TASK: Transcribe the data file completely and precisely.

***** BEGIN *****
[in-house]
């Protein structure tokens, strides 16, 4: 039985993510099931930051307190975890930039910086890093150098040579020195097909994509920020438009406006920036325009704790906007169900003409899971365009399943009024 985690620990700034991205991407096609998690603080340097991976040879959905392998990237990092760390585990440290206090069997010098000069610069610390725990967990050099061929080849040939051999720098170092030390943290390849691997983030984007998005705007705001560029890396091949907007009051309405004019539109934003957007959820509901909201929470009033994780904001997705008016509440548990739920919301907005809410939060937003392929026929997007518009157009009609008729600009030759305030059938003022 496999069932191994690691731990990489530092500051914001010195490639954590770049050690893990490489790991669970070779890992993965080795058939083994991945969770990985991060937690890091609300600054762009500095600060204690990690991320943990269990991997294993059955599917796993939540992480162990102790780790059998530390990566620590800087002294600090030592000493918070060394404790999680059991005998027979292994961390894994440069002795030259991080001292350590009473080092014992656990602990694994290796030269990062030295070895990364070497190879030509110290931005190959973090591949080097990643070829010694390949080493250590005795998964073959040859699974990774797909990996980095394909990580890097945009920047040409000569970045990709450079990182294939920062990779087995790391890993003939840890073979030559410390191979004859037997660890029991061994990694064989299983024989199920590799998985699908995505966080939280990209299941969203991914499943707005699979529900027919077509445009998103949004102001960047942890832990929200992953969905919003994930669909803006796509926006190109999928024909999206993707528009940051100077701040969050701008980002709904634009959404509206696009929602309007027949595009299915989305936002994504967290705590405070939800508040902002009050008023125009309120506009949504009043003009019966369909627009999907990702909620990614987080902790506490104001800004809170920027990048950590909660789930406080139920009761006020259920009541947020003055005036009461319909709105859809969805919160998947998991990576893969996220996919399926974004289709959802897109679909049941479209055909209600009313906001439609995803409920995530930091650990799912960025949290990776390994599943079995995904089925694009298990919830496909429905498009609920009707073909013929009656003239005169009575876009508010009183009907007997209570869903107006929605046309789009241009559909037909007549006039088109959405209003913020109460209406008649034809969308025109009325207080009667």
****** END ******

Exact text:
[in-house]
């Protein structure tokens, strides 16, 4: 039985993510099931930051307190975890930039910086890093150098040579020195097909994509920020438009406006920036325009704790906007169900003409899971365009399943009024 985690620990700034991205991407096609998690603080340097991976040879959905392998990237990092760390585990440290206090069997010098000069610069610390725990967990050099061929080849040939051999720098170092030390943290390849691997983030984007998005705007705001560029890396091949907007009051309405004019539109934003957007959820509901909201929470009033994780904001997705008016509440548990739920919301907005809410939060937003392929026929997007518009157009009609008729600009030759305030059938003022 496999069932191994690691731990990489530092500051914001010195490639954590770049050690893990490489790991669970070779890992993965080795058939083994991945969770990985991060937690890091609300600054762009500095600060204690990690991320943990269990991997294993059955599917796993939540992480162990102790780790059998530390990566620590800087002294600090030592000493918070060394404790999680059991005998027979292994961390894994440069002795030259991080001292350590009473080092014992656990602990694994290796030269990062030295070895990364070497190879030509110290931005190959973090591949080097990643070829010694390949080493250590005795998964073959040859699974990774797909990996980095394909990580890097945009920047040409000569970045990709450079990182294939920062990779087995790391890993003939840890073979030559410390191979004859037997660890029991061994990694064989299983024989199920590799998985699908995505966080939280990209299941969203991914499943707005699979529900027919077509445009998103949004102001960047942890832990929200992953969905919003994930669909803006796509926006190109999928024909999206993707528009940051100077701040969050701008980002709904634009959404509206696009929602309007027949595009299915989305936002994504967290705590405070939800508040902002009050008023125009309120506009949504009043003009019966369909627009999907990702909620990614987080902790506490104001800004809170920027990048950590909660789930406080139920009761006020259920009541947020003055005036009461319909709105859809969805919160998947998991990576893969996220996919399926974004289709959802897109679909049941479209055909209600009313906001439609995803409920995530930091650990799912960025949290990776390994599943079995995904089925694009298990919830496909429905498009609920009707073909013929009656003239005169009575876009508010009183009907007997209570869903107006929605046309789009241009559909037909007549006039088109959405209003913020109460209406008649034809969308025109009325207080009667």